• 50. Previsualization
    Enables true cross-functional collaboration
    Provides a preliminary project experience, from concept to use
    Includes application features, functionality, and process flows in a low-resolution format
    Provides stakeholders with a source for a single, shared vision
    Enables rapid visual exploration of project goals and alternate solutions
    © 2011 OneSpring® All Rights Reserved.
  • 51. Previsualization
    For the first time, a director, cast, and crew could envision every shot, sequence, and f/x in a movie before actual production was underway.
    Every aspect of a movie could be planned and analyzed before shooting began—and nuances, special effects, and point of view could be thoroughly explored.
    Director, cast, and crew could completemany takes on a sceneor sequence, all beforefilming started.
    © 2011 OneSpring® All Rights Reserved.
  • 52. © 2011 OneSpring® All Rights Reserved.
  • 53. Previsualization
    Live Website
    Header
    Hotel Name
    Progress Bar
    Reservation Process
    Check-In Date
    Check-Out Date
    Rate Preferences
    Group/Corporate Numbers
    Number of Rooms
    Number of Adults
    Number of Children
    Smoking Preference
    IATA Number
    Hotel Photo
    Personalization Content Slots
    © 2011 OneSpring® All Rights Reserved.
  • 54. Low Resolution
    Live Website
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  • 55. Medium Resolution
    Live Website
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  • 56. High Resolution
    Live Website
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  • 57. Levels of Fidelity
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  • 58. Visualization
    Joint Application Modeling®
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  • 59. JAM Session®
    The session is comprised of these essential “ingredients”…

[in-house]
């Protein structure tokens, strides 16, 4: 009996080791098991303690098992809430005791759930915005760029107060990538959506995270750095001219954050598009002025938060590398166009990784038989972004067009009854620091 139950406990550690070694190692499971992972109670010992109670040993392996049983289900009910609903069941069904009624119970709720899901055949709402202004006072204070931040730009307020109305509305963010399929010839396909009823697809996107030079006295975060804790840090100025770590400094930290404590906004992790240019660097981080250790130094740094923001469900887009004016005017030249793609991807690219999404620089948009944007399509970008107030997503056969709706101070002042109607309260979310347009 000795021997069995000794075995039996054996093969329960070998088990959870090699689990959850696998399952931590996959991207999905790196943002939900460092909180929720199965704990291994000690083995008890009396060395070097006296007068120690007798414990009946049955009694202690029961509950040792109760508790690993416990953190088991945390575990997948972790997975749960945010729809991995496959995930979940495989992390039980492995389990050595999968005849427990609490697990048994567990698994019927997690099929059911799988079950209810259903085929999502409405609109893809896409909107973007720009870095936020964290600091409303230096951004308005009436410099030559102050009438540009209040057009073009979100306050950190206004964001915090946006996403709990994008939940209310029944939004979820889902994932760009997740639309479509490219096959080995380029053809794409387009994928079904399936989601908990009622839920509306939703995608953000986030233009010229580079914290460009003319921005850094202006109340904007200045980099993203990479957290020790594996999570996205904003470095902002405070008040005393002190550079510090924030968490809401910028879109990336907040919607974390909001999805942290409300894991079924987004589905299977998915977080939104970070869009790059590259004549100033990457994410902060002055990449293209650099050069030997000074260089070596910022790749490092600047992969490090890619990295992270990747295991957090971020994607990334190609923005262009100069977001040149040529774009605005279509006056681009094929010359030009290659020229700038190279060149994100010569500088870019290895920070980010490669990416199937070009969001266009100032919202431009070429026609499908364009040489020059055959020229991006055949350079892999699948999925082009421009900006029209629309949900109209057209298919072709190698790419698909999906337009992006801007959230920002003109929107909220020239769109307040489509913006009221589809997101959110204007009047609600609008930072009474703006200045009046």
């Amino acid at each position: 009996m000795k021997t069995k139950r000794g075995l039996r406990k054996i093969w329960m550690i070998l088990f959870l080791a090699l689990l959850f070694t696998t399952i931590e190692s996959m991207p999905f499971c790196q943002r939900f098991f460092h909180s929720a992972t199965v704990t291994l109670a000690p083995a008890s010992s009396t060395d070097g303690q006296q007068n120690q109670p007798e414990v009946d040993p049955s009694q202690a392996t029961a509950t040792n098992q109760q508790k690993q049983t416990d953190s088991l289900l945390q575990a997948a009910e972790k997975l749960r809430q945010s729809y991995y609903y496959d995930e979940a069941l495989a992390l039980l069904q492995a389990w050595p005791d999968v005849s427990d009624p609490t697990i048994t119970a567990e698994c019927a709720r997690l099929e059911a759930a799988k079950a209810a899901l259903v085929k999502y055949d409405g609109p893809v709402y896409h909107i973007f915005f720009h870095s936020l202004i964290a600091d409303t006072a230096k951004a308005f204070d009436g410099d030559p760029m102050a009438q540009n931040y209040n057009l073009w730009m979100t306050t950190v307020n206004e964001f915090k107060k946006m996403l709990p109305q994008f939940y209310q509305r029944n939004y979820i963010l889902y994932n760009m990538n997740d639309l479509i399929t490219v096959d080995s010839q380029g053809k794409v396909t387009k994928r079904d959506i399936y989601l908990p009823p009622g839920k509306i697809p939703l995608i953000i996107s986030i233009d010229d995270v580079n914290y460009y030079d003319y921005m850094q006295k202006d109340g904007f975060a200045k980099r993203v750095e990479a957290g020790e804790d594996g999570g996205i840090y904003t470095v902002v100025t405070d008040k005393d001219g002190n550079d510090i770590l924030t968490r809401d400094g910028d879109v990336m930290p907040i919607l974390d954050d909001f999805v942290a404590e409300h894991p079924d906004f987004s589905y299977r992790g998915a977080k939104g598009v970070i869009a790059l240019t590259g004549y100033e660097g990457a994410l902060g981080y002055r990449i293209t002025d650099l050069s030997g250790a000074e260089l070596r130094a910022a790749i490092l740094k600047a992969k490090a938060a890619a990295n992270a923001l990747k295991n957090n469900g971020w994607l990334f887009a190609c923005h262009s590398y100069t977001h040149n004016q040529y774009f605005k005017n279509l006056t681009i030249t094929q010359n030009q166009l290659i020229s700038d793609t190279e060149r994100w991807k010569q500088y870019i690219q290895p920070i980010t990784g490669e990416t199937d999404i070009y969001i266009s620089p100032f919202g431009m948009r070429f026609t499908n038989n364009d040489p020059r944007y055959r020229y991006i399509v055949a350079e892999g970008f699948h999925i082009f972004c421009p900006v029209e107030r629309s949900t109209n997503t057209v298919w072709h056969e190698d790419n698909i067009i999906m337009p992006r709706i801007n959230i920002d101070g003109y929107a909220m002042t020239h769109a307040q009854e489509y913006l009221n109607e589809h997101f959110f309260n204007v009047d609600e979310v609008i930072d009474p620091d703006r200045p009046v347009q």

+
    +
    +
    Rapid Iterative
    Design
    Small Group Collaboration
    Flow
    Visualization
    © 2011 OneSpring® All Rights Reserved.
  • 60. Collaboration in small groups provides an effective means of problem solving within a structured environment
    Small Group Collaboration
    Complex problems that go beyond the routine require the communication of shared knowledge to create viable solutions/approaches
    © 2011 OneSpring® All Rights Reserved.
  • 61. The roles “match” the work environment and support the task flow…
    Visualization Screen
    Documentation Screen
    Producer
    Facilitates Flow
    Analyst“Left Brain”
    Designer“Right Brain”
    Business
    SME on “What?”
    IT
    SME on “How?”
    © 2011 OneSpring® All Rights Reserved.
  • 62. Insight – observation to gain valuable knowledge and context on the business, customer and technologies
    Clarity - design activities that crystallize the gathered insights to form a model of the experience
    Focus – socialization and measurement of the experience model to provide continuous improvement and validation
    © 2011 OneSpring® All Rights Reserved.
  • 63. Pairing documentation with visualization means that the requirements written by the Visualization Analyst:
    • Reflects the wishes, wants, and needs of the stakeholders
    • 64. Aligns (traces) directly to visualized pages of the future system
    • 65. Coincides with a rich, interactive vision of the future system
    • 66. Eliminates ambiguity of verbally elicited requirements
    Documentation
    © 2010 OneSpring, LLC. All Rights Reserved.
    © 2011 OneSpring® All Rights Reserved.
  • 67. ”Flow also happens when a person’s skills are fully involved in overcoming a challenge that is just about manageable, so it acts as a magnet for learning new skills and increasing challenges. If challenges are too low, one gets back to flow by increasing them. If challenges are too great, one can return to the flow state by learning new skills.”
    Flow
    - MihalyCsikszentmihalvi (July. 1997) Psychology Today
    © 2011 OneSpring® All Rights Reserved.
  • 68. A key aspect to generating the Flow includes both the environment in which the JAM Session takes place and the mental investment by the stakeholders
    Goals are clear
    Feedback is immediate
    Balance between opportunity & capacity
    Concentration deepens
    The present is what matters
    Control is no problem
    Sense of time is altered
    Loss of ego
    Flow
    © 2011 OneSpring® All Rights Reserved.
  • 69. Visualization
    Mock Session
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  • 70. © 2010 OneSpring, LLC. All Rights Reserved.
    © 2011 OneSpring® All Rights Reserved.
  • 71. Session
    • Description of the Project
    • 72. Introduction of Stakeholders
    • 73. Introduction of the Requirements Team
    • 74. Visualization of Project Requirements
    © 2011 OneSpring® All Rights Reserved.
  • 75. What Can You Do?
    • Use visualization as a tool during requirements elicitation
    • 76. Partner with a Business Analyst
    • 77. Don’t worry about the tool, focus on the people & process
    © 2010 OneSpring, LLC. All Rights Reserved.
    © 2011 OneSpring® All Rights Reserved.
  • 78. Visualization
    Now It’s Your Turn!
    © 2011 OneSpring® All Rights Reserved.